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Posts Tagged ‘Pret a Manger’

We have a handful of updates on some recent stories.

First, Apple has taken steps to address complaints about its labor practices. Specifically, they have signed up the Fair Labor Association (FLA) to audit its suppliers’ plants (Apple Initiates Labor Audit, Wall Street Journal, Feb 13). Apple asserts that these audits are “unprecedented in the electronics industry.”

Of course, the nattering nabobs of negativism over at the New York Times have called into question the effectiveness of the FLA audits in other industries (Critics Question Record of Monitor Selected by Apple, Feb 14). The FLA was formed by the likes of Nike and universities to prevent the use of sweatshop labor to make college T-shirts (I am pretty sure my employer is among the member universities). Some claim their overall performance isn’t so great:

Since its founding, the association has inspected more than 1,300 factories in Asia and Latin America, uncovering myriad violations. But despite these successes, many labor advocates say its efforts have barely made a dent in improving working conditions.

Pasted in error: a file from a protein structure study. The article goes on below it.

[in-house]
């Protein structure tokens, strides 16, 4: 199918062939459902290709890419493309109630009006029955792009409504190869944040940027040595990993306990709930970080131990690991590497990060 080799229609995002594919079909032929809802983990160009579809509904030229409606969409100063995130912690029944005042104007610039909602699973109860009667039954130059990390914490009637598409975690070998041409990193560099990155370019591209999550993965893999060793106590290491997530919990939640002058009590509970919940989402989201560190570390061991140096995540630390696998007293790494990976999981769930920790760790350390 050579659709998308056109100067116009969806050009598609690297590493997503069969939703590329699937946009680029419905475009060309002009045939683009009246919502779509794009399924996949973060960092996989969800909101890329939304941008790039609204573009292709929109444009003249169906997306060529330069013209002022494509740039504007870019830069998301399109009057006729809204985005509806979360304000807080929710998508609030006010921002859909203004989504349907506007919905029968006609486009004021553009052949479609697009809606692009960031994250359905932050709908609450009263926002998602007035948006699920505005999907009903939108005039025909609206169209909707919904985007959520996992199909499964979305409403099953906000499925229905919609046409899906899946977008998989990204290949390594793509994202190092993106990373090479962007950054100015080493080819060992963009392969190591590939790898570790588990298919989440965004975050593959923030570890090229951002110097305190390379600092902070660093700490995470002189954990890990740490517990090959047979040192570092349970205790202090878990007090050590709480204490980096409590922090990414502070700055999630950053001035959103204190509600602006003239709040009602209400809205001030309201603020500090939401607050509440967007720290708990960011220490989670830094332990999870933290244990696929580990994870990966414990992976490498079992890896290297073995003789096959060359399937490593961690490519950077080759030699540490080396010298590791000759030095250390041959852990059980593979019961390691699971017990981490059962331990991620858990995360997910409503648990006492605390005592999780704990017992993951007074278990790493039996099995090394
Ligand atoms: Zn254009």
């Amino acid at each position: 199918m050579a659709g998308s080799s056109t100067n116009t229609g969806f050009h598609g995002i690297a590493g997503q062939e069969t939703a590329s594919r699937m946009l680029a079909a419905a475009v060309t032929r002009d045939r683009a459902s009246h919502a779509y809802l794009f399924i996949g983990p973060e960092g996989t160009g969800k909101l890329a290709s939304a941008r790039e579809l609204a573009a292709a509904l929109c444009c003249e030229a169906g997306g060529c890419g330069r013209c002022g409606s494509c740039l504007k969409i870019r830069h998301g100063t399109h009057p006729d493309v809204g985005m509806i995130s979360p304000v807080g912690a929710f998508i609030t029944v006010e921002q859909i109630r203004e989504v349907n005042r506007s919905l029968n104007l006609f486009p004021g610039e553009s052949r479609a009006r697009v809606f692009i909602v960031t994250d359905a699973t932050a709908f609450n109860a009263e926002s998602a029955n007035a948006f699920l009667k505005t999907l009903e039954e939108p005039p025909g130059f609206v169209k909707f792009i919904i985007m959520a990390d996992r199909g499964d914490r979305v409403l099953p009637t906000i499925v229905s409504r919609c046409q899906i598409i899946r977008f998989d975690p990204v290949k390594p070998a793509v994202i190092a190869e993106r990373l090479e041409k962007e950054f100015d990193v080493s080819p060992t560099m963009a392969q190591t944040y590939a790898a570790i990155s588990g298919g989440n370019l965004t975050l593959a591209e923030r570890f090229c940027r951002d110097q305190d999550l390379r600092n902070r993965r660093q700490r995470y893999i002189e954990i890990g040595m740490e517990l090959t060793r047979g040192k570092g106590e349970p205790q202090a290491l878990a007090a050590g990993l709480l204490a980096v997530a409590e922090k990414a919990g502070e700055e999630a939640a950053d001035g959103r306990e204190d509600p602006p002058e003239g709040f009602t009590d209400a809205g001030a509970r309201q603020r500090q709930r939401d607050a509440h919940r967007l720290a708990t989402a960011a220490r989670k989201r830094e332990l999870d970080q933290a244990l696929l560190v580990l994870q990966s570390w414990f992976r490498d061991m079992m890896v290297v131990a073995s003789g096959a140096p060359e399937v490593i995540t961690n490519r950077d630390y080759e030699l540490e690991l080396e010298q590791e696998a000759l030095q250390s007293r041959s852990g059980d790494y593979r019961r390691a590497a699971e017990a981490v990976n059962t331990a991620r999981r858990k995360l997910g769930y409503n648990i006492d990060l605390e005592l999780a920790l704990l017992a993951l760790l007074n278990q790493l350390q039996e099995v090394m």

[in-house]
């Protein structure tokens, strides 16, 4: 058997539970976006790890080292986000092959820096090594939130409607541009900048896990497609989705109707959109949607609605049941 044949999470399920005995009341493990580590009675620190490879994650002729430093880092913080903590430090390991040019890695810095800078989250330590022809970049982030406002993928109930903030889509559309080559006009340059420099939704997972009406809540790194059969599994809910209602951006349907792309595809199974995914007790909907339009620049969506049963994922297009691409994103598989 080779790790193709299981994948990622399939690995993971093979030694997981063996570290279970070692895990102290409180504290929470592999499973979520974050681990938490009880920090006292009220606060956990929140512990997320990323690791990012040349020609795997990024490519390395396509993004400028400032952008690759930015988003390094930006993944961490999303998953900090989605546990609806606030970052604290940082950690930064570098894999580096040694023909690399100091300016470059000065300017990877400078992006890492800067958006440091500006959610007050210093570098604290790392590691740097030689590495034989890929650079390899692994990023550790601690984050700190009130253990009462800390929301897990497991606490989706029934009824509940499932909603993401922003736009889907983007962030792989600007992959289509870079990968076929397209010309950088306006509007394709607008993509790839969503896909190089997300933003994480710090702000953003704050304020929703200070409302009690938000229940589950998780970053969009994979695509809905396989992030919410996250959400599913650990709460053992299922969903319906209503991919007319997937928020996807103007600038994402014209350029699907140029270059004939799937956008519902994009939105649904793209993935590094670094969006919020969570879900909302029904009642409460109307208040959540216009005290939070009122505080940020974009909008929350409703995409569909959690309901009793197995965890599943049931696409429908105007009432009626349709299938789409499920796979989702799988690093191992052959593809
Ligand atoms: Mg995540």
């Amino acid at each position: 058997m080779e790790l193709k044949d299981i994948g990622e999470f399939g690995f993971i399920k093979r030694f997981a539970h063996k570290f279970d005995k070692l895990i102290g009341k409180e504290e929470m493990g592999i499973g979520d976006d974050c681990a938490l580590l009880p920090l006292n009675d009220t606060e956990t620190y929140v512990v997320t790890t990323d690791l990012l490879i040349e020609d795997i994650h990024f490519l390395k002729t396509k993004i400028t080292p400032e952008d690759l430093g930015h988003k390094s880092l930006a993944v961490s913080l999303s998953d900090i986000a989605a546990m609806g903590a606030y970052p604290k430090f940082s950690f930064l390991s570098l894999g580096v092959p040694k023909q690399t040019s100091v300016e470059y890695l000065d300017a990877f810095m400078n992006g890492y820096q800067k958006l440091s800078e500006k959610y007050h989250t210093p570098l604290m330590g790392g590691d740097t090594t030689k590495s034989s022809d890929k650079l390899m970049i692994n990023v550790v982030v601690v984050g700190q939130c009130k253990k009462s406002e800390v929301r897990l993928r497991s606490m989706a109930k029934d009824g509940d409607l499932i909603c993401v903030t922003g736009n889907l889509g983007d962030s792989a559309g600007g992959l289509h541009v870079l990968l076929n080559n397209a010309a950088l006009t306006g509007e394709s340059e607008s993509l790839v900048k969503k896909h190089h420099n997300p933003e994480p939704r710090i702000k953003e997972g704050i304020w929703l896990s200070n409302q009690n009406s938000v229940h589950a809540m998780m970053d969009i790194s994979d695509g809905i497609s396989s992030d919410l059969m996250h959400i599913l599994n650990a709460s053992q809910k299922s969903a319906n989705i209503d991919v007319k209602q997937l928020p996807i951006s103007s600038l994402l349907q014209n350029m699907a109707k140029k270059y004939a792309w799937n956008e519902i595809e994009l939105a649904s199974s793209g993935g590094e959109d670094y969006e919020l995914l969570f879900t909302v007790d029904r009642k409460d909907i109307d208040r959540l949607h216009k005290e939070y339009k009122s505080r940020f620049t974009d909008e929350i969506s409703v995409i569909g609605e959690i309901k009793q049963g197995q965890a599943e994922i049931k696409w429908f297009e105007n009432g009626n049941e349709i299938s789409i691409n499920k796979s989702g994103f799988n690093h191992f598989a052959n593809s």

“The Fair Labor Association is largely a fig leaf,” said Jeff Ballinger, director of Press for Change, a labor rights group. “There’s all this rhetoric from corporate social responsibility people and the big companies that they want to improve labor standards, but all the pressure seems to be going the other direction — they’re trying to force prices down.”

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Another interesting service ops story. One of the challenges in service is assuring staff are productive and friendly. Yes, manufacturers need to worry about productivity but capital and technology often play a much bigger role in determining what gets done today. Even if worker effort is the deciding factor in how much gets made in a factory, services are still different since at least some of the staff has to be customer facing. The customer who buys a car or a shirt never comes face to face with the workers who made it. That is not the case at a fast food restaurant. Here the service aspect of service matters.

And that gets us to a New York Times piece of Pret a Manger, a British sandwich chain that is now expanding in the US who provides fast service with a smile (Would You Like a Smile With That?, Aug 7). Pret a Manger aims to serve customers within 60  seconds and while being pleasant and  friendly and so far has been able to do this even in New York. Further, they have a workforce turnover of only 60%. (Remember that this is fast food where turnover rate is often well over 100%.)

So what is their secret sauce? (more…)

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